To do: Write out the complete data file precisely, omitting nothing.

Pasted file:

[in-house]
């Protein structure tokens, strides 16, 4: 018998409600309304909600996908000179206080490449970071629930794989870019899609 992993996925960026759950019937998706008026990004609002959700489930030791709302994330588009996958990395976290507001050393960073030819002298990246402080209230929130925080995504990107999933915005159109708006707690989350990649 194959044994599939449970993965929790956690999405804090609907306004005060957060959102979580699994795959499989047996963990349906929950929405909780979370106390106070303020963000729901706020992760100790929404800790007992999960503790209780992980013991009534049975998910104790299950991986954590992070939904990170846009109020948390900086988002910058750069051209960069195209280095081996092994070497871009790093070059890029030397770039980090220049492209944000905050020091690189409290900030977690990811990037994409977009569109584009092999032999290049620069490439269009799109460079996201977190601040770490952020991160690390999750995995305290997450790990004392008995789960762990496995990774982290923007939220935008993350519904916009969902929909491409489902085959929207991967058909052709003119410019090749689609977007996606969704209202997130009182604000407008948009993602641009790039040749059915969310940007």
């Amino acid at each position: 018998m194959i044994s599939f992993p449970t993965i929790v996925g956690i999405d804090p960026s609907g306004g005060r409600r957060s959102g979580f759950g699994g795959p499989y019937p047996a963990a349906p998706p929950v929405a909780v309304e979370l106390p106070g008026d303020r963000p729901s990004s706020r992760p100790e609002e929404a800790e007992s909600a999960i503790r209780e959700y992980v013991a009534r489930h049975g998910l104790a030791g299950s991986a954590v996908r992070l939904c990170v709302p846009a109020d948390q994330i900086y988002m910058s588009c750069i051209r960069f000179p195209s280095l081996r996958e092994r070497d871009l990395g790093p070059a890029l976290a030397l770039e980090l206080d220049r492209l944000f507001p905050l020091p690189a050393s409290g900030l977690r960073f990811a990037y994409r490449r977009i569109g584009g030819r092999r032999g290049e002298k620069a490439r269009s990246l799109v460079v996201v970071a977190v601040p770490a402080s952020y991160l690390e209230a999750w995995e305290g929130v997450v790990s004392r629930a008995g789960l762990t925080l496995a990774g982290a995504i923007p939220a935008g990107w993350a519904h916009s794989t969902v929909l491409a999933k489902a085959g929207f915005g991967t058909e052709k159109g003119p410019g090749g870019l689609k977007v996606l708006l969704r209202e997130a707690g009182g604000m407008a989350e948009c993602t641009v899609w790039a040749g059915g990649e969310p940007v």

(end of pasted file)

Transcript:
[in-house]
């Protein structure tokens, strides 16, 4: 018998409600309304909600996908000179206080490449970071629930794989870019899609 992993996925960026759950019937998706008026990004609002959700489930030791709302994330588009996958990395976290507001050393960073030819002298990246402080209230929130925080995504990107999933915005159109708006707690989350990649 194959044994599939449970993965929790956690999405804090609907306004005060957060959102979580699994795959499989047996963990349906929950929405909780979370106390106070303020963000729901706020992760100790929404800790007992999960503790209780992980013991009534049975998910104790299950991986954590992070939904990170846009109020948390900086988002910058750069051209960069195209280095081996092994070497871009790093070059890029030397770039980090220049492209944000905050020091690189409290900030977690990811990037994409977009569109584009092999032999290049620069490439269009799109460079996201977190601040770490952020991160690390999750995995305290997450790990004392008995789960762990496995990774982290923007939220935008993350519904916009969902929909491409489902085959929207991967058909052709003119410019090749689609977007996606969704209202997130009182604000407008948009993602641009790039040749059915969310940007």
């Amino acid at each position: 018998m194959i044994s599939f992993p449970t993965i929790v996925g956690i999405d804090p960026s609907g306004g005060r409600r957060s959102g979580f759950g699994g795959p499989y019937p047996a963990a349906p998706p929950v929405a909780v309304e979370l106390p106070g008026d303020r963000p729901s990004s706020r992760p100790e609002e929404a800790e007992s909600a999960i503790r209780e959700y992980v013991a009534r489930h049975g998910l104790a030791g299950s991986a954590v996908r992070l939904c990170v709302p846009a109020d948390q994330i900086y988002m910058s588009c750069i051209r960069f000179p195209s280095l081996r996958e092994r070497d871009l990395g790093p070059a890029l976290a030397l770039e980090l206080d220049r492209l944000f507001p905050l020091p690189a050393s409290g900030l977690r960073f990811a990037y994409r490449r977009i569109g584009g030819r092999r032999g290049e002298k620069a490439r269009s990246l799109v460079v996201v970071a977190v601040p770490a402080s952020y991160l690390e209230a999750w995995e305290g929130v997450v790990s004392r629930a008995g789960l762990t925080l496995a990774g982290a995504i923007p939220a935008g990107w993350a519904h916009s794989t969902v929909l491409a999933k489902a085959g929207f915005g991967t058909e052709k159109g003119p410019g090749g870019l689609k977007v996606l708006l969704r209202e997130a707690g009182g604000m407008a989350e948009c993602t641009v899609w790039a040749g059915g990649e969310p940007v």